Updated Mon, Apr 21, 2014 10:31 am
Athens County experienced a 79 percent increase in unintentional drug overdose deaths when the six-year period that ended in 2012 is compared to the prior six-year period, according to an Ohio Department of Health study.
The numbers place Athens County’s death rate per 100,000 at 15.5 which is on par from most of Southeast Ohio, but higher than much of the rest of the state.
According to the study, there were 33 unintentional drug overdose deaths in the county from 2001-2006 and 59 from 2007-2012.
“Drug overdose is never something you want to see but drugs have become more prevalent in Athens County and it’s an issue we’re trying to deal with,” said Athens County Prosecutor Keller Blackburn.
The study included the following break-down of numbers by year:
2001 (6), 2002 (4), 2003 (4), 2004 (3), 2005 (7), 2006 (9) — 33 total
2007 (13), 2008 (8), 2009 (10), 2010 (6), 2011 (12), 2012 (10) — 59 total
These numbers are similar to ones recorded by the Athens City-County Health Department.
Administrator Charles Hammer told The Messenger that the department’s findings are based off of death certificates which specifically attribute the death to overdose (which would include suicides). He reported 16 deaths in 2007, 19 in 2008, eight in 2009, nine in 2010, 13 in 2011 and 12 in 2012, for a total of 77.
“Clearly, based on the numbers, there’s an increase,” Hammer said. “Some years are up, some are down but there’s not a dramatic spike one way or the other.
“When we pulled the numbers, we were surprised,” Hammer added. “We thought there’d be more because of the notion that there’s a lot of drug activity and opiate abuse in the county.”
Across the state, there were 1,914 unintentional drug overdose deaths in Ohio in 2012 alone. The reports states that this is the highest number of deaths on record for drug overdose and surpasses 2011’s total of 1,765 by 8.4 percent.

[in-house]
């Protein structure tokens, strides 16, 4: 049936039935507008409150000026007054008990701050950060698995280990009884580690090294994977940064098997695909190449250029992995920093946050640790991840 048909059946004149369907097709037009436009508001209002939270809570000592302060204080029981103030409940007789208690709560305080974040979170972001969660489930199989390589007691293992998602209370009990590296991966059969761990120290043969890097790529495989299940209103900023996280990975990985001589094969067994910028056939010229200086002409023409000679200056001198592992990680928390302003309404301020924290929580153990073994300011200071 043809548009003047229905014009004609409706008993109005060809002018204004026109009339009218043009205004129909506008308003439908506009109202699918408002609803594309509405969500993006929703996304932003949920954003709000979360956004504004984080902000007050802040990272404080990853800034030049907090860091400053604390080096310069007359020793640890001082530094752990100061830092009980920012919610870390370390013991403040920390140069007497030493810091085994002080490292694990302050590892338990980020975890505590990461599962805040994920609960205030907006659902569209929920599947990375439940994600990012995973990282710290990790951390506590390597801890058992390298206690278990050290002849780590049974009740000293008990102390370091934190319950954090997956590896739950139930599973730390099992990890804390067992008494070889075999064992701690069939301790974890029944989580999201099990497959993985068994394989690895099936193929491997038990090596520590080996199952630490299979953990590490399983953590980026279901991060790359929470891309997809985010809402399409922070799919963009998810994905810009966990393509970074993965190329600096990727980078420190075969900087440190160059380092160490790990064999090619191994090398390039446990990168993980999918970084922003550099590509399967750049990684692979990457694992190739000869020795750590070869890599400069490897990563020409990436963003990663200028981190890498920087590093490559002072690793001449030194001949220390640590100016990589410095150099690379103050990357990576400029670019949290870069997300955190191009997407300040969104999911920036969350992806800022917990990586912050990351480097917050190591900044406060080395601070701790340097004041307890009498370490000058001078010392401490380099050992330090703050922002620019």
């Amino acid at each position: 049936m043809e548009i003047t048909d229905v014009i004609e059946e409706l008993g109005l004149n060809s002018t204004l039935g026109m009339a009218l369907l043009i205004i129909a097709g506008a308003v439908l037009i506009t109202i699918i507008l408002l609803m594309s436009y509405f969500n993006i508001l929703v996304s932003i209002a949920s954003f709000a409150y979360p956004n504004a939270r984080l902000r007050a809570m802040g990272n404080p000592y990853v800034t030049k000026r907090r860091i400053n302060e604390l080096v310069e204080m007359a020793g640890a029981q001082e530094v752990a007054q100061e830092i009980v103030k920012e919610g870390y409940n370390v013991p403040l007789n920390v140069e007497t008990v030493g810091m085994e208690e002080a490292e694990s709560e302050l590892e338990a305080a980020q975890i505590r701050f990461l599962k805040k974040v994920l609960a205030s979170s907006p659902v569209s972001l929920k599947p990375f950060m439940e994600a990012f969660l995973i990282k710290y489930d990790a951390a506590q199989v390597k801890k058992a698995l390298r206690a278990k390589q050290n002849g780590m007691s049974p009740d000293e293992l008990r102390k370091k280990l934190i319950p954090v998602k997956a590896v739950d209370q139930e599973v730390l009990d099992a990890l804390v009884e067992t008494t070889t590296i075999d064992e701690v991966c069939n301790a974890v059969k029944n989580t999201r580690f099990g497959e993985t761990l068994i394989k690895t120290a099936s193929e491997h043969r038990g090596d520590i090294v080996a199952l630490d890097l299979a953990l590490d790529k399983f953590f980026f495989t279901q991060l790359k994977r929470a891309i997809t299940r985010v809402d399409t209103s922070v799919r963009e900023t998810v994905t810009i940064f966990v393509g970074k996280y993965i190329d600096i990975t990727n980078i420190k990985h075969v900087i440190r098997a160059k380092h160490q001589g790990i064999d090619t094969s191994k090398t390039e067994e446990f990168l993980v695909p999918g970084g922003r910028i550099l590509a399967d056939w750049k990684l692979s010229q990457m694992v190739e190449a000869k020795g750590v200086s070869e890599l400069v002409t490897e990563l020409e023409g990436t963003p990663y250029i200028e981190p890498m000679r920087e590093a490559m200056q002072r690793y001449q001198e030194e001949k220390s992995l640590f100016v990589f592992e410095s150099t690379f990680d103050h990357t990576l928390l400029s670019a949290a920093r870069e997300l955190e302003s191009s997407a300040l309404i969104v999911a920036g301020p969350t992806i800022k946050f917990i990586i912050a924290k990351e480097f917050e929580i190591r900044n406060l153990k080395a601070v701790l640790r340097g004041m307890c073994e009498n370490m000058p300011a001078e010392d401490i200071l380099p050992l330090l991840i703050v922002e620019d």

“In 2012, five Ohioans died every day from unintentional drug overdose, or one every five hours,” the study concludes.
Drug overdose is the leading cause of injury-related death in Ohio. Opioids are the driving factor behind the trend with approximately two-thirds of the deaths related to an opioid.
“Prescription opioids are involved in most of the unintentional drug overdoses and have largely driven the rise in deaths over the past decade,” the study states. “Unlike previous years, prescription opioid-related deaths decreased slightly in 2012, but there was a sharp increase in heroin-related deaths.”
Deaths related to heroin increased from 16 percent (233) in 2008 to 35.5 percent (680) of drug overdose cases in 2012. More than a third of overdose deaths involve prescription pills. Multiple drug use attributes to more than half of overdose deaths. Opioids counted for 7,929 overdose deaths in Ohio over the 12-year period. There were a total of 14,572 people killed as a result of unintentional drug overdose in that time frame in Ohio.
Taking a look at some nearby counties, Vinton County’s unintentional drug overdose rate rose 60 percent from 10 to 16 for the two six-year time periods. Hocking County jumped 260 percent, going from 10 deaths to 36. Jackson County rose 69 percent with 26 deaths increasing to 44, Pike County went up 192 percent with 13 deaths increasing to 38, Perry County jumped up 243 percent with seven deaths increasing to 24 and Meigs County moved up 33 percent from 12 deaths to 16.
Both on a local and state level, there are numerous programs trying to combat this trend, including programs that monitor prescribed pills and try to reduce prescription drug abuse.
There are programs that educate healthcare and service providers of prescription drugs.
Project DAWN (Deaths Avoided With Naloxone) is in place in several counties. Naloxone has the ability to counter the effects of an overdose in progress.
There are programs that deal with pregnant women who are addicted to drugs — reportedly about 10 percent of children born in Athens County are born addicted to drugs — and there are numerous education programs built around the dangers of drug abuse.
“The report shows us that deaths from prescription drug overdoses are down, but that overdoses from heroin are up,” said Ohio Attorney General Mike DeWine in an email to The Messenger.
“This mirrors what I hear every day from those on the front lines, including law enforcement, treatment providers and parents. Heroin injects addiction, deception and death in the lives of so many young people.”
“There are efforts being made to address the problem on various levels,” Hammer added. “Law enforcement is reducing the flow of illegal narcotics and doctors are more aware of the abuse of prescription pills. It’s a sieve, though. You catch some, but a lot still comes through.”
Interim Athens County Sheriff Rodney Smith said that he hopes that between the county’s efforts to treat addiction and his office’s efforts to “put drug dealers out of business,” the drug overdose rates will be greatly reduced.
Blackburn pointed out the new Community Justice Initiative which involves several area agencies as one way that the county is “trying to do better” when it comes to fighting the trend.
“We need to do things to better educate people about drugs, help those that are addicted and convict and put away those who are dealing,” he said.
“It’s very complicated,” Hammer said. “Clearly, there’s a lot of work to be done.”